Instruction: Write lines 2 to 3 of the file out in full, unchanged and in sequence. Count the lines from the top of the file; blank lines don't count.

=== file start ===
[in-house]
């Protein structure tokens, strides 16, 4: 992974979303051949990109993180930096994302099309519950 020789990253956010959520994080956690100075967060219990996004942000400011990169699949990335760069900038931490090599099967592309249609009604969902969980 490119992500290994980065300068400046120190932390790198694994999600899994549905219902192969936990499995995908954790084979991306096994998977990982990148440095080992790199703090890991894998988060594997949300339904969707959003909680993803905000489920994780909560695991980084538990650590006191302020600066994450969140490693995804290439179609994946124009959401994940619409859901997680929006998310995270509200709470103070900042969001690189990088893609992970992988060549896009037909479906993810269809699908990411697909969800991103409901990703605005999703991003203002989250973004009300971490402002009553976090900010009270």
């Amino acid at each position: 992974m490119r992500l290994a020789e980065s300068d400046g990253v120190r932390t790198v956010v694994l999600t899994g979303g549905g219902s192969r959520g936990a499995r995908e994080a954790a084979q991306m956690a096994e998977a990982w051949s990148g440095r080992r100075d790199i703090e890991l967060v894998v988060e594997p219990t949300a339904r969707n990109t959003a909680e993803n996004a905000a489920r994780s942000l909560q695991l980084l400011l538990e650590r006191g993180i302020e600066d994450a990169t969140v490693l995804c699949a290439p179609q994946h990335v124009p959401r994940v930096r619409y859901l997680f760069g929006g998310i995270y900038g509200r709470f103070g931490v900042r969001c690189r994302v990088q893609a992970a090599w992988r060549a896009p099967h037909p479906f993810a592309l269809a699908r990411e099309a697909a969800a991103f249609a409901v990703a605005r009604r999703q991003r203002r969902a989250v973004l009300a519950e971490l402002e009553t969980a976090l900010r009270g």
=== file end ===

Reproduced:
């Protein structure tokens, strides 16, 4: 992974979303051949990109993180930096994302099309519950 020789990253956010959520994080956690100075967060219990996004942000400011990169699949990335760069900038931490090599099967592309249609009604969902969980 490119992500290994980065300068400046120190932390790198694994999600899994549905219902192969936990499995995908954790084979991306096994998977990982990148440095080992790199703090890991894998988060594997949300339904969707959003909680993803905000489920994780909560695991980084538990650590006191302020600066994450969140490693995804290439179609994946124009959401994940619409859901997680929006998310995270509200709470103070900042969001690189990088893609992970992988060549896009037909479906993810269809699908990411697909969800991103409901990703605005999703991003203002989250973004009300971490402002009553976090900010009270």
């Amino acid at each position: 992974m490119r992500l290994a020789e980065s300068d400046g990253v120190r932390t790198v956010v694994l999600t899994g979303g549905g219902s192969r959520g936990a499995r995908e994080a954790a084979q991306m956690a096994e998977a990982w051949s990148g440095r080992r100075d790199i703090e890991l967060v894998v988060e594997p219990t949300a339904r969707n990109t959003a909680e993803n996004a905000a489920r994780s942000l909560q695991l980084l400011l538990e650590r006191g993180i302020e600066d994450a990169t969140v490693l995804c699949a290439p179609q994946h990335v124009p959401r994940v930096r619409y859901l997680f760069g929006g998310i995270y900038g509200r709470f103070g931490v900042r969001c690189r994302v990088q893609a992970a090599w992988r060549a896009p099967h037909p479906f993810a592309l269809a699908r990411e099309a697909a969800a991103f249609a409901v990703a605005r009604r999703q991003r203002r969902a989250v973004l009300a519950e971490l402002e009553t969980a976090l900010r009270g």